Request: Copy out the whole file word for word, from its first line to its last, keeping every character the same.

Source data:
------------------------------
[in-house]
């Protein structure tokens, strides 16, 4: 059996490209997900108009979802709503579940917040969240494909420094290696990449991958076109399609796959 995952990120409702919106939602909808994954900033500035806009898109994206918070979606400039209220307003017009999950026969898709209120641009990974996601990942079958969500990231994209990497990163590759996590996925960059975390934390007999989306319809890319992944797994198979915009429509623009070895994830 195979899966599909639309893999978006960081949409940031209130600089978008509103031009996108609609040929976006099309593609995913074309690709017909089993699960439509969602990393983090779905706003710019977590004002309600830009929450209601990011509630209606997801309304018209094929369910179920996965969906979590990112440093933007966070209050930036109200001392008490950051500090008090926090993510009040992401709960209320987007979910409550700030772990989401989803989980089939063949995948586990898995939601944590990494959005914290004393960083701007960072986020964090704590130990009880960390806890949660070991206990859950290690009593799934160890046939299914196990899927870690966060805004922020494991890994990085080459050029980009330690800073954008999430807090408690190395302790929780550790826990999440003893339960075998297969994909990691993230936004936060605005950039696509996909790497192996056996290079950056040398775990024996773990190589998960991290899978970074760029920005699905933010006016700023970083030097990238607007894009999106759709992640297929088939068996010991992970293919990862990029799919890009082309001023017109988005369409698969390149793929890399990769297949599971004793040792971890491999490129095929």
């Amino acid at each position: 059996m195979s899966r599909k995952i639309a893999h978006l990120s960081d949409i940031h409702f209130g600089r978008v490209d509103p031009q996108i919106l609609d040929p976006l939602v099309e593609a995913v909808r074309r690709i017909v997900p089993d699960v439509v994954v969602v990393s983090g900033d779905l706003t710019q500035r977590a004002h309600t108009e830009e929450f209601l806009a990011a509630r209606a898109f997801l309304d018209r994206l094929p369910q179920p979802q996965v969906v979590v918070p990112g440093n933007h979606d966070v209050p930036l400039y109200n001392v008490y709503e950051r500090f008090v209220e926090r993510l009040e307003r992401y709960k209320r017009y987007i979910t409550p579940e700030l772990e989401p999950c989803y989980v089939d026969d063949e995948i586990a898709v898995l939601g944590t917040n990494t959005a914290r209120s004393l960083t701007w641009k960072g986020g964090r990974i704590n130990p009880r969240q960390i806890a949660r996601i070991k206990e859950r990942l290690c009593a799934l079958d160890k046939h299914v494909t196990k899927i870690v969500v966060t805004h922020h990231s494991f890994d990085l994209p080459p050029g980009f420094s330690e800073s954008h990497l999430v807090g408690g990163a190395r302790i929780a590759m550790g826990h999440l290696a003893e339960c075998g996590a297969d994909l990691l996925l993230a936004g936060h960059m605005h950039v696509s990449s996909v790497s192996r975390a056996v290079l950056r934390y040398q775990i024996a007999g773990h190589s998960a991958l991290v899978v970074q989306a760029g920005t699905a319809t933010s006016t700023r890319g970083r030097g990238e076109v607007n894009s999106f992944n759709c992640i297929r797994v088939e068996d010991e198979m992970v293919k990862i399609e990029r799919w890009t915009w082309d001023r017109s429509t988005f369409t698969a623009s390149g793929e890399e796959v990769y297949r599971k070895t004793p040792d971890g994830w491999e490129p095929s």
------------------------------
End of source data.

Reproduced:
[in-house]
């Protein structure tokens, strides 16, 4: 059996490209997900108009979802709503579940917040969240494909420094290696990449991958076109399609796959 995952990120409702919106939602909808994954900033500035806009898109994206918070979606400039209220307003017009999950026969898709209120641009990974996601990942079958969500990231994209990497990163590759996590996925960059975390934390007999989306319809890319992944797994198979915009429509623009070895994830 195979899966599909639309893999978006960081949409940031209130600089978008509103031009996108609609040929976006099309593609995913074309690709017909089993699960439509969602990393983090779905706003710019977590004002309600830009929450209601990011509630209606997801309304018209094929369910179920996965969906979590990112440093933007966070209050930036109200001392008490950051500090008090926090993510009040992401709960209320987007979910409550700030772990989401989803989980089939063949995948586990898995939601944590990494959005914290004393960083701007960072986020964090704590130990009880960390806890949660070991206990859950290690009593799934160890046939299914196990899927870690966060805004922020494991890994990085080459050029980009330690800073954008999430807090408690190395302790929780550790826990999440003893339960075998297969994909990691993230936004936060605005950039696509996909790497192996056996290079950056040398775990024996773990190589998960991290899978970074760029920005699905933010006016700023970083030097990238607007894009999106759709992640297929088939068996010991992970293919990862990029799919890009082309001023017109988005369409698969390149793929890399990769297949599971004793040792971890491999490129095929």
């Amino acid at each position: 059996m195979s899966r599909k995952i639309a893999h978006l990120s960081d949409i940031h409702f209130g600089r978008v490209d509103p031009q996108i919106l609609d040929p976006l939602v099309e593609a995913v909808r074309r690709i017909v997900p089993d699960v439509v994954v969602v990393s983090g900033d779905l706003t710019q500035r977590a004002h309600t108009e830009e929450f209601l806009a990011a509630r209606a898109f997801l309304d018209r994206l094929p369910q179920p979802q996965v969906v979590v918070p990112g440093n933007h979606d966070v209050p930036l400039y109200n001392v008490y709503e950051r500090f008090v209220e926090r993510l009040e307003r992401y709960k209320r017009y987007i979910t409550p579940e700030l772990e989401p999950c989803y989980v089939d026969d063949e995948i586990a898709v898995l939601g944590t917040n990494t959005a914290r209120s004393l960083t701007w641009k960072g986020g964090r990974i704590n130990p009880r969240q960390i806890a949660r996601i070991k206990e859950r990942l290690c009593a799934l079958d160890k046939h299914v494909t196990k899927i870690v969500v966060t805004h922020h990231s494991f890994d990085l994209p080459p050029g980009f420094s330690e800073s954008h990497l999430v807090g408690g990163a190395r302790i929780a590759m550790g826990h999440l290696a003893e339960c075998g996590a297969d994909l990691l996925l993230a936004g936060h960059m605005h950039v696509s990449s996909v790497s192996r975390a056996v290079l950056r934390y040398q775990i024996a007999g773990h190589s998960a991958l991290v899978v970074q989306a760029g920005t699905a319809t933010s006016t700023r890319g970083r030097g990238e076109v607007n894009s999106f992944n759709c992640i297929r797994v088939e068996d010991e198979m992970v293919k990862i399609e990029r799919w890009t915009w082309d001023r017109s429509t988005f369409t698969a623009s390149g793929e890399e796959v990769y297949r599971k070895t004793p040792d971890g994830w491999e490129p095929s």